never let go jack

In Defense of ‘My Heart Will Go On’

Last week, in the middle of an extremely honest press tour for Titanic 3D (out today), Kate Winslet gave an official voice to a sentiment that has been bubbling in the public consciousness for some time now. “My Heart Will Go On” makes Kate Winslet feel “like throwing up,” she told a U.K. talk show. “I shouldn’t say that,” she added, before immediately reversing course. “No, actually, I do feel like throwing up.” It has become fashionable — okay, in some circles, it was always fashionable — to hate on Celine Dion’s Oscar- and Grammy-winning love theme for Titanic, much in the same way that it has become hip to rag on Titanic the movie (once a Best Picture winner, now a cutesy joke in Love, Actually). “My Heart Will Go On” encapsulates most everything that once-enthusiastic moviegoers now dislike about Titanic: It’s outdated, cheesy, and overly dramatic. But once upon a time, “My Heart Will Go On” was a record-breaking smash hit. And more important, it’s actually pretty great.

Consider the hard facts first: “My Heart Will Go On” sold 15 million copies, and won Grammys for Record of the Year, Song of the Year, and Best Female Pop Performance. It dominated the airwaves for the better part of 1998. It won an Oscar. It got a Weird Al parody. Even if you did not personally enjoy “My Heart Will Go On,” you knew the words to “My Heart Will Go On” and you could probably even quote the Titanic dialogue that was spliced into certain radio edits. As a movie theme song, its legacy is eclipsed only by Whitney Houston’s (admittedly far superior) “I Will Always Love You,” and this is a remarkable achievement when you consider the competition that “My Heart Will Go On” faced even in its own era. (Think “Men in Black” or Armageddon’s “Don’t Want to Miss a Thing.”)

But let’s talk about the song itself. Never before or since has a recorder played so pivotal a role in pop music; surely, an entire generation of elementary schoolers now learn to perform “My Heart Will Go On” instead of “Hot Cross Buns.” From those first tinny notes, you know exactly what you are in for, which is a saccharine, Divas Live–ready love anthem. The honesty is key here. “My Heart Will Go On” isn’t trying to be anything other than a means for Celine Dion to wail about lost love for three minutes, and by declaring its intentions up front, the song gets the gag factor out of the way early. If you can make it past the words, “Far across the distance and spaces between us / you have come to show you go on,” then you can survive anything.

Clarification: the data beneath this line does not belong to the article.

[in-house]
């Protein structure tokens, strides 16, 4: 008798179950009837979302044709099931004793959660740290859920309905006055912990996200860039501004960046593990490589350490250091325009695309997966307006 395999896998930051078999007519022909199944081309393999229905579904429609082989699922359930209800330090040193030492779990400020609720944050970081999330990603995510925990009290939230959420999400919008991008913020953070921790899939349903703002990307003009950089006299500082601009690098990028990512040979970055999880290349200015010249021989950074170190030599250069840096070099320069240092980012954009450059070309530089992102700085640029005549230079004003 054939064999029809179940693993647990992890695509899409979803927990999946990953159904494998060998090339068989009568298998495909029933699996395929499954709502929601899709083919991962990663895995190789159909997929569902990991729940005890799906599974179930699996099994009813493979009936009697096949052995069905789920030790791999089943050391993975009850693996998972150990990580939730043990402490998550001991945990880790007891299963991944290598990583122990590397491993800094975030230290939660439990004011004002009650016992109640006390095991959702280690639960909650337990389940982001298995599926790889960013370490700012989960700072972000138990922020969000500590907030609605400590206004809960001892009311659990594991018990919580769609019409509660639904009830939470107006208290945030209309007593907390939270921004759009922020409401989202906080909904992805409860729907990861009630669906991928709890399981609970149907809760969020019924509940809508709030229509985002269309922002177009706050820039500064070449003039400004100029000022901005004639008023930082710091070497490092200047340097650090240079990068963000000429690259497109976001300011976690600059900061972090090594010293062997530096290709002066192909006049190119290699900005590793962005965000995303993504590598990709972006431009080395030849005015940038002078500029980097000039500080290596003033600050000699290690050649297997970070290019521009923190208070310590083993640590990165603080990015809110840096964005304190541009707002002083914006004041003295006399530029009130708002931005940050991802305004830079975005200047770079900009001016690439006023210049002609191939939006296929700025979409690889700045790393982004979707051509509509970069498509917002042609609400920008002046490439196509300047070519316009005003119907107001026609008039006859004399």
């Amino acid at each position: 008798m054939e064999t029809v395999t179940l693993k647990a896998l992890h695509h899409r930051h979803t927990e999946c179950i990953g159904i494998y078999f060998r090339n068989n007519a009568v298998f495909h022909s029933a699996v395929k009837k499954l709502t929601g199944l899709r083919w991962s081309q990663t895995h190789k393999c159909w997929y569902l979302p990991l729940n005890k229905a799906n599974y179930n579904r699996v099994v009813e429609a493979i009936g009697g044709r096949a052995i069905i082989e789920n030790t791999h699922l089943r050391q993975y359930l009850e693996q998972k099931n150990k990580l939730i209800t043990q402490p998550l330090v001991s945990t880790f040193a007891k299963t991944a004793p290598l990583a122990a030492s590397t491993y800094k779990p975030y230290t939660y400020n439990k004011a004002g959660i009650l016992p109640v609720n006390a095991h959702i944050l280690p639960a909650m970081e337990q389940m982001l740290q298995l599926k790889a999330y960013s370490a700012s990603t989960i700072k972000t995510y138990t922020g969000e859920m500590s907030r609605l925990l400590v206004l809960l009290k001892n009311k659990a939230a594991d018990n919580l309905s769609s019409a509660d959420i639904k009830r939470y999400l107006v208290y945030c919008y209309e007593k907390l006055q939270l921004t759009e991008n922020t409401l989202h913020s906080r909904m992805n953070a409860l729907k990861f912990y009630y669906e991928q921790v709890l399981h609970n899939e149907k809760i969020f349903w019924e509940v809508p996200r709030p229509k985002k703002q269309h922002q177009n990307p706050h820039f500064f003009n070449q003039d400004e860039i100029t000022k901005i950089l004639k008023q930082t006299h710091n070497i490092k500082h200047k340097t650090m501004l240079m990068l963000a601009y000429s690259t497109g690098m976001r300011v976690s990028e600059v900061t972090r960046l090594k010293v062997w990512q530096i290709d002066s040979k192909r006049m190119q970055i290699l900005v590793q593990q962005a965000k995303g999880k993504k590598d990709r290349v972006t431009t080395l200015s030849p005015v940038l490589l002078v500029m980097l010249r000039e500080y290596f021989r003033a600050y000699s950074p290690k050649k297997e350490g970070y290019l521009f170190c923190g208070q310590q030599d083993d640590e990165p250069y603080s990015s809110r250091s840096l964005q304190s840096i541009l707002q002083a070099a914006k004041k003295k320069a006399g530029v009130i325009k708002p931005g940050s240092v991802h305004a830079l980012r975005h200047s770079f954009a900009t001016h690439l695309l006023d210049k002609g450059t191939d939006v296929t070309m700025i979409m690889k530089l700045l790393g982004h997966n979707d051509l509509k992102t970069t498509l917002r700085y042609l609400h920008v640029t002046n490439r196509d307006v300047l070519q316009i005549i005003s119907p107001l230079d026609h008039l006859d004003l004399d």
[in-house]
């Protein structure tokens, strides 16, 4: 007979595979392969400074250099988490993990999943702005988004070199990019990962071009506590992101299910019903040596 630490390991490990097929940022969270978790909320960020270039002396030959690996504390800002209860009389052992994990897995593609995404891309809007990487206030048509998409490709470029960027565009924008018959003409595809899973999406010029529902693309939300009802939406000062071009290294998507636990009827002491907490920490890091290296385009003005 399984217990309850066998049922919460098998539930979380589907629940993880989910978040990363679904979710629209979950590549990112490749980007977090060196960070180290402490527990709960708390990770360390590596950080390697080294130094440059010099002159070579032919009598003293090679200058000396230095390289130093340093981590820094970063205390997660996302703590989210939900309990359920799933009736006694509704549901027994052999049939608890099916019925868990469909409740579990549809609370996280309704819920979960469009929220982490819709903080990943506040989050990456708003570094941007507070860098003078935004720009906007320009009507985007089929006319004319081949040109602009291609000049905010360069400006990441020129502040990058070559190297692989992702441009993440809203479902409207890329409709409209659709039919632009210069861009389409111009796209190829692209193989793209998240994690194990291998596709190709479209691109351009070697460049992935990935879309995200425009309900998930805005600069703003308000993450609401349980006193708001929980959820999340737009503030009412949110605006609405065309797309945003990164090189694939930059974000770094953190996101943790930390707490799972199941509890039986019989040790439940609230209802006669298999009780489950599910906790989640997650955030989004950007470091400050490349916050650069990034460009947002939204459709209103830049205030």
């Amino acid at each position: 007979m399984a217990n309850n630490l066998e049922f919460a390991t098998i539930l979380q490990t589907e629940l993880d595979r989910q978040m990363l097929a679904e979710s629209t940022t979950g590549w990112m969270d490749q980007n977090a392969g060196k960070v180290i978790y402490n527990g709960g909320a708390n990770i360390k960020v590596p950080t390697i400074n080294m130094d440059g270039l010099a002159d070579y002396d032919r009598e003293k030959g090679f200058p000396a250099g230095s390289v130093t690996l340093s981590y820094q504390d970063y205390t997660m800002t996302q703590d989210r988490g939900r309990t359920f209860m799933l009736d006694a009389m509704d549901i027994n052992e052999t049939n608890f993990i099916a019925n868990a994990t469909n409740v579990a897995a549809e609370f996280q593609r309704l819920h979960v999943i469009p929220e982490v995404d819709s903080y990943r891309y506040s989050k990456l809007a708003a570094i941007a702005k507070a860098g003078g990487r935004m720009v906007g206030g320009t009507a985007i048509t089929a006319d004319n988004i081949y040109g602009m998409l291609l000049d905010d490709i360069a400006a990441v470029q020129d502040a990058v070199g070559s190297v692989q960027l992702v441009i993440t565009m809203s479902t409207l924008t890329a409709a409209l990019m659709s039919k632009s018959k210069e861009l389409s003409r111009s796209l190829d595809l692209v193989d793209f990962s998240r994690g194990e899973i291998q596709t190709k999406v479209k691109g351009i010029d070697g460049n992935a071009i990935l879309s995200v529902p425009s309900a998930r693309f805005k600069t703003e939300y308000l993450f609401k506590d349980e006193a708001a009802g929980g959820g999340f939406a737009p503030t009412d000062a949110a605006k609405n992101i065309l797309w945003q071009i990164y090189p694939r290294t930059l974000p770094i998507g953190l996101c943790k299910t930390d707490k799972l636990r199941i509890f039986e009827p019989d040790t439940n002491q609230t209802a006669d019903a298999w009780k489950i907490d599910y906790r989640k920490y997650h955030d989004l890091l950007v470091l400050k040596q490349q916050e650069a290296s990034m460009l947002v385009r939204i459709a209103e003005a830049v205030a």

If you do, you will be rewarded with a slow build to one of the most glorious key changes in recorded music history. Again, Whitney holds the No. 1 spot, and no one is trying to argue with “I Will Always Love You.” We’re not crazy. But Celine performs the “My Heart Will Go On” modulation on a boat (in the video, anyway). Surely that counts for something! And the key change comes after two minutes of particularly breathy vocalizing on the part of Dion, who usually lets it rip a bit earlier in her ballads. Celine knows to save it all for the “Youuuuuu’re heeeerrre / there’s noooooothing I fear,” by far the most palatable lyrics of the song (and the most conducive to car or shower screaming). It’s so exciting, that key change! It’s almost impossible not to stick your hand out, mock-Celine-style, and extend your heart into space or time or wherever the hell it is going on to.

I observed this phenomenon in the wild, recently, at a concert where Celine’s Vegas show was being projected on a giant screen for a generally uninterested audience. (They just wanted to see Diddy dance to LMFAO. It was a weird night.) For the first two minutes, everyone was cracking jokes, whooping for the recorder player — who was given a special place onstage, with her own spotlight — and generally pretending not to care about the remarkable spectacle unfolding before us. Then the strings swelled, and Celine began to rise up over the stage on a shiny platform; as she hit the “You’re here,” a giant fountain shot up over her head and framed her in engine-powered tears. It was ridiculous, and hokey, and the crowd cheered, because that is all you can do when Celine Dion is towering over you singing about the enduring power of below-decks love while pounding her chest into a new register. You just give in. So why keep fighting against the laws of God and Love Ballads? “My Heart Will Go On” is a powerful song; don’t be ashamed to admit it.

In Defense of ‘My Heart Will Go On’